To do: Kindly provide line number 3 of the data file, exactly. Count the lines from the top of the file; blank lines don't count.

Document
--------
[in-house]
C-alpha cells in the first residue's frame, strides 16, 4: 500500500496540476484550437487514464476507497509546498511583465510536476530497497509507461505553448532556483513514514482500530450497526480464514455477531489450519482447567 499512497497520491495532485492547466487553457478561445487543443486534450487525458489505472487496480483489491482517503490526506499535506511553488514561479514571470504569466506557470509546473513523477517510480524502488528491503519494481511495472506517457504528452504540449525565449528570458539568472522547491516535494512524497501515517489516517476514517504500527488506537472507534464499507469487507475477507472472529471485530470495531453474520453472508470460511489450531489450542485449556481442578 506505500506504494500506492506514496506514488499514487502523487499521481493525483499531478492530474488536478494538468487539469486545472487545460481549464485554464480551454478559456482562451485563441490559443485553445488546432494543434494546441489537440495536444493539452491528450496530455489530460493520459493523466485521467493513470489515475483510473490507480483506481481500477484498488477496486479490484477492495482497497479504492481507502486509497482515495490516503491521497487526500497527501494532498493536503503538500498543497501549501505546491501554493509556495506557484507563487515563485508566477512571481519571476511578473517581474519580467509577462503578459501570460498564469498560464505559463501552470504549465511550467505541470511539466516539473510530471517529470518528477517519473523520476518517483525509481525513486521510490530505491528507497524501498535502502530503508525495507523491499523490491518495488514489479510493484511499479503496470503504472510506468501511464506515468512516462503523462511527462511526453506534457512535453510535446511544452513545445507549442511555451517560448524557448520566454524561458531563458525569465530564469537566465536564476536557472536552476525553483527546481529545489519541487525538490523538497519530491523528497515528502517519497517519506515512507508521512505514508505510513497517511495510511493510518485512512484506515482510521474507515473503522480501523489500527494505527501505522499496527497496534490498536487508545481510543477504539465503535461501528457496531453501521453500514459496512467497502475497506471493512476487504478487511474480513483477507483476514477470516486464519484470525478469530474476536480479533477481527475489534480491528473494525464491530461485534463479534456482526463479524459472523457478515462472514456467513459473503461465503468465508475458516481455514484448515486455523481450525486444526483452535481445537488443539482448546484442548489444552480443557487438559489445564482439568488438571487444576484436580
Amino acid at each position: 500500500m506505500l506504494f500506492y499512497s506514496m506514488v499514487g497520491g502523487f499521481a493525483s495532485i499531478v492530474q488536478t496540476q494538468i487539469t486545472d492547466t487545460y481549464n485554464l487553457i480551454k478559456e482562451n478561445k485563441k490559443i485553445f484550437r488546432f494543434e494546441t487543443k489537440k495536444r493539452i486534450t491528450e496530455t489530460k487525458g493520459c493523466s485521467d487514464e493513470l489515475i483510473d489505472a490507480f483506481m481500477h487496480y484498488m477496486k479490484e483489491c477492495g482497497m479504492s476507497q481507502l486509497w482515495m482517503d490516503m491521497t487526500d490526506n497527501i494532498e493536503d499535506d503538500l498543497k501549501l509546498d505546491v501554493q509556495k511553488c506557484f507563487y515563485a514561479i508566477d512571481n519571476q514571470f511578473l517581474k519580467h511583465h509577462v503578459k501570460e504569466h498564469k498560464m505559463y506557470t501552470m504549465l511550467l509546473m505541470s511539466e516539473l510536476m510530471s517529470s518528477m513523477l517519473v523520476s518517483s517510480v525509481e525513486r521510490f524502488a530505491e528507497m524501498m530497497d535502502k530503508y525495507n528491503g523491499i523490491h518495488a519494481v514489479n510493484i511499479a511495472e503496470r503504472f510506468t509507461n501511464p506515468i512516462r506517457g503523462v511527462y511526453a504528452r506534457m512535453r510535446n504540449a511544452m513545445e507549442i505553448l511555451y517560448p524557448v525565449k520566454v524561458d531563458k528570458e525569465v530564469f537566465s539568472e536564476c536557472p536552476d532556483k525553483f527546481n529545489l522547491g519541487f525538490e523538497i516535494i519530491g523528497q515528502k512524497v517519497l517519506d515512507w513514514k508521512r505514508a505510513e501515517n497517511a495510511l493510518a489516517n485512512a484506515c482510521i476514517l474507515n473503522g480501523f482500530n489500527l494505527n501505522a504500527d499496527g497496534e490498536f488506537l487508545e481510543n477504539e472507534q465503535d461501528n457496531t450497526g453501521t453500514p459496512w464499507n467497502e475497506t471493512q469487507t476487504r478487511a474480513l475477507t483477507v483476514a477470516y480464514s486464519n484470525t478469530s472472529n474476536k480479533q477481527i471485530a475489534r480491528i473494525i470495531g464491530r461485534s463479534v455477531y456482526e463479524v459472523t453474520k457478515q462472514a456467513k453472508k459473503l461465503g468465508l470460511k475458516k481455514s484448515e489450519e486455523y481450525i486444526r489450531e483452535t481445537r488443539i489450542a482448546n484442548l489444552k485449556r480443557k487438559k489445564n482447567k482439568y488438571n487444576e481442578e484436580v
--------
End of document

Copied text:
Amino acid at each position: 500500500m506505500l506504494f500506492y499512497s506514496m506514488v499514487g497520491g502523487f499521481a493525483s495532485i499531478v492530474q488536478t496540476q494538468i487539469t486545472d492547466t487545460y481549464n485554464l487553457i480551454k478559456e482562451n478561445k485563441k490559443i485553445f484550437r488546432f494543434e494546441t487543443k489537440k495536444r493539452i486534450t491528450e496530455t489530460k487525458g493520459c493523466s485521467d487514464e493513470l489515475i483510473d489505472a490507480f483506481m481500477h487496480y484498488m477496486k479490484e483489491c477492495g482497497m479504492s476507497q481507502l486509497w482515495m482517503d490516503m491521497t487526500d490526506n497527501i494532498e493536503d499535506d503538500l498543497k501549501l509546498d505546491v501554493q509556495k511553488c506557484f507563487y515563485a514561479i508566477d512571481n519571476q514571470f511578473l517581474k519580467h511583465h509577462v503578459k501570460e504569466h498564469k498560464m505559463y506557470t501552470m504549465l511550467l509546473m505541470s511539466e516539473l510536476m510530471s517529470s518528477m513523477l517519473v523520476s518517483s517510480v525509481e525513486r521510490f524502488a530505491e528507497m524501498m530497497d535502502k530503508y525495507n528491503g523491499i523490491h518495488a519494481v514489479n510493484i511499479a511495472e503496470r503504472f510506468t509507461n501511464p506515468i512516462r506517457g503523462v511527462y511526453a504528452r506534457m512535453r510535446n504540449a511544452m513545445e507549442i505553448l511555451y517560448p524557448v525565449k520566454v524561458d531563458k528570458e525569465v530564469f537566465s539568472e536564476c536557472p536552476d532556483k525553483f527546481n529545489l522547491g519541487f525538490e523538497i516535494i519530491g523528497q515528502k512524497v517519497l517519506d515512507w513514514k508521512r505514508a505510513e501515517n497517511a495510511l493510518a489516517n485512512a484506515c482510521i476514517l474507515n473503522g480501523f482500530n489500527l494505527n501505522a504500527d499496527g497496534e490498536f488506537l487508545e481510543n477504539e472507534q465503535d461501528n457496531t450497526g453501521t453500514p459496512w464499507n467497502e475497506t471493512q469487507t476487504r478487511a474480513l475477507t483477507v483476514a477470516y480464514s486464519n484470525t478469530s472472529n474476536k480479533q477481527i471485530a475489534r480491528i473494525i470495531g464491530r461485534s463479534v455477531y456482526e463479524v459472523t453474520k457478515q462472514a456467513k453472508k459473503l461465503g468465508l470460511k475458516k481455514s484448515e489450519e486455523y481450525i486444526r489450531e483452535t481445537r488443539i489450542a482448546n484442548l489444552k485449556r480443557k487438559k489445564n482447567k482439568y488438571n487444576e481442578e484436580v